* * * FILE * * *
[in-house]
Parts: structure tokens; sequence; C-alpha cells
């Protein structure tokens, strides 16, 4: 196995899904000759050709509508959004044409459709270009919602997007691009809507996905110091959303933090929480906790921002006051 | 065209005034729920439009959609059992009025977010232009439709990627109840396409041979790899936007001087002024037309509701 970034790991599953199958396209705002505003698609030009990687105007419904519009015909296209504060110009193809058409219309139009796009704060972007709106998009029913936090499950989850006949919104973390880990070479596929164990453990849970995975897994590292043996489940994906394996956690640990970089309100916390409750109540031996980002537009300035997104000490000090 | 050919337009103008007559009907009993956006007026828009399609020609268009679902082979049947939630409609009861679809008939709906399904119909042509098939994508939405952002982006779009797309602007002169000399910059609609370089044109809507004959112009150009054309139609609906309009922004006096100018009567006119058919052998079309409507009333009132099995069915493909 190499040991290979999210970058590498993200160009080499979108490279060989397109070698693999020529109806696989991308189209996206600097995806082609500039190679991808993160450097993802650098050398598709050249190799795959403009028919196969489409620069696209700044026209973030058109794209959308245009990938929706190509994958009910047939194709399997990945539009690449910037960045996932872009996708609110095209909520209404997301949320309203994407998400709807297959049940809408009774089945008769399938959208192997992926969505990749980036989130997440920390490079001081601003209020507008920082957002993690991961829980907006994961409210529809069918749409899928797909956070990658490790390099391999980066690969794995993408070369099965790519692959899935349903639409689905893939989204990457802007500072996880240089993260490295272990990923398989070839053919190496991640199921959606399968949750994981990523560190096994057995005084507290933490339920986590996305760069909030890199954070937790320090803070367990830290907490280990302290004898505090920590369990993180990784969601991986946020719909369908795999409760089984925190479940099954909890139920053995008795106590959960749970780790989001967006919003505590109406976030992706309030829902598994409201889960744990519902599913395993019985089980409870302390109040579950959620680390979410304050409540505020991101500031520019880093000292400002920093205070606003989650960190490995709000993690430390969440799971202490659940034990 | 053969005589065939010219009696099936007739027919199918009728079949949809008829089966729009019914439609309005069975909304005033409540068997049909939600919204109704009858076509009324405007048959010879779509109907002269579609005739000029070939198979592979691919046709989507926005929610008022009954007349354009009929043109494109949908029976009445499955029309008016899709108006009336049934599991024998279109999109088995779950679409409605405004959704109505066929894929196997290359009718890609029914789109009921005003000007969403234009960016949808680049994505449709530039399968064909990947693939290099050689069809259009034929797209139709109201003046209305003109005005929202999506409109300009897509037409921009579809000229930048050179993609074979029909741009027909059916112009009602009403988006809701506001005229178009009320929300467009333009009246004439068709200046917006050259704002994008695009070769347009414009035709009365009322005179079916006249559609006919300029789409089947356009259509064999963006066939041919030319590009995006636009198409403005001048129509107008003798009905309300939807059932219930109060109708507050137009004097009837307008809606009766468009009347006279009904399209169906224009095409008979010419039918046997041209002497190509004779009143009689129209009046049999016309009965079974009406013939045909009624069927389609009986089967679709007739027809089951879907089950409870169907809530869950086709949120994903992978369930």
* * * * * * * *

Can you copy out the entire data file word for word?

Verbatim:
[in-house]
Parts: structure tokens; sequence; C-alpha cells
């Protein structure tokens, strides 16, 4: 196995899904000759050709509508959004044409459709270009919602997007691009809507996905110091959303933090929480906790921002006051 | 065209005034729920439009959609059992009025977010232009439709990627109840396409041979790899936007001087002024037309509701 970034790991599953199958396209705002505003698609030009990687105007419904519009015909296209504060110009193809058409219309139009796009704060972007709106998009029913936090499950989850006949919104973390880990070479596929164990453990849970995975897994590292043996489940994906394996956690640990970089309100916390409750109540031996980002537009300035997104000490000090 | 050919337009103008007559009907009993956006007026828009399609020609268009679902082979049947939630409609009861679809008939709906399904119909042509098939994508939405952002982006779009797309602007002169000399910059609609370089044109809507004959112009150009054309139609609906309009922004006096100018009567006119058919052998079309409507009333009132099995069915493909 190499040991290979999210970058590498993200160009080499979108490279060989397109070698693999020529109806696989991308189209996206600097995806082609500039190679991808993160450097993802650098050398598709050249190799795959403009028919196969489409620069696209700044026209973030058109794209959308245009990938929706190509994958009910047939194709399997990945539009690449910037960045996932872009996708609110095209909520209404997301949320309203994407998400709807297959049940809408009774089945008769399938959208192997992926969505990749980036989130997440920390490079001081601003209020507008920082957002993690991961829980907006994961409210529809069918749409899928797909956070990658490790390099391999980066690969794995993408070369099965790519692959899935349903639409689905893939989204990457802007500072996880240089993260490295272990990923398989070839053919190496991640199921959606399968949750994981990523560190096994057995005084507290933490339920986590996305760069909030890199954070937790320090803070367990830290907490280990302290004898505090920590369990993180990784969601991986946020719909369908795999409760089984925190479940099954909890139920053995008795106590959960749970780790989001967006919003505590109406976030992706309030829902598994409201889960744990519902599913395993019985089980409870302390109040579950959620680390979410304050409540505020991101500031520019880093000292400002920093205070606003989650960190490995709000993690430390969440799971202490659940034990 | 053969005589065939010219009696099936007739027919199918009728079949949809008829089966729009019914439609309005069975909304005033409540068997049909939600919204109704009858076509009324405007048959010879779509109907002269579609005739000029070939198979592979691919046709989507926005929610008022009954007349354009009929043109494109949908029976009445499955029309008016899709108006009336049934599991024998279109999109088995779950679409409605405004959704109505066929894929196997290359009718890609029914789109009921005003000007969403234009960016949808680049994505449709530039399968064909990947693939290099050689069809259009034929797209139709109201003046209305003109005005929202999506409109300009897509037409921009579809000229930048050179993609074979029909741009027909059916112009009602009403988006809701506001005229178009009320929300467009333009009246004439068709200046917006050259704002994008695009070769347009414009035709009365009322005179079916006249559609006919300029789409089947356009259509064999963006066939041919030319590009995006636009198409403005001048129509107008003798009905309300939807059932219930109060109708507050137009004097009837307008809606009766468009009347006279009904399209169906224009095409008979010419039918046997041209002497190509004779009143009689129209009046049999016309009965079974009406013939045909009624069927389609009986089967679709007739027809089951879907089950409870169907809530869950086709949120994903992978369930």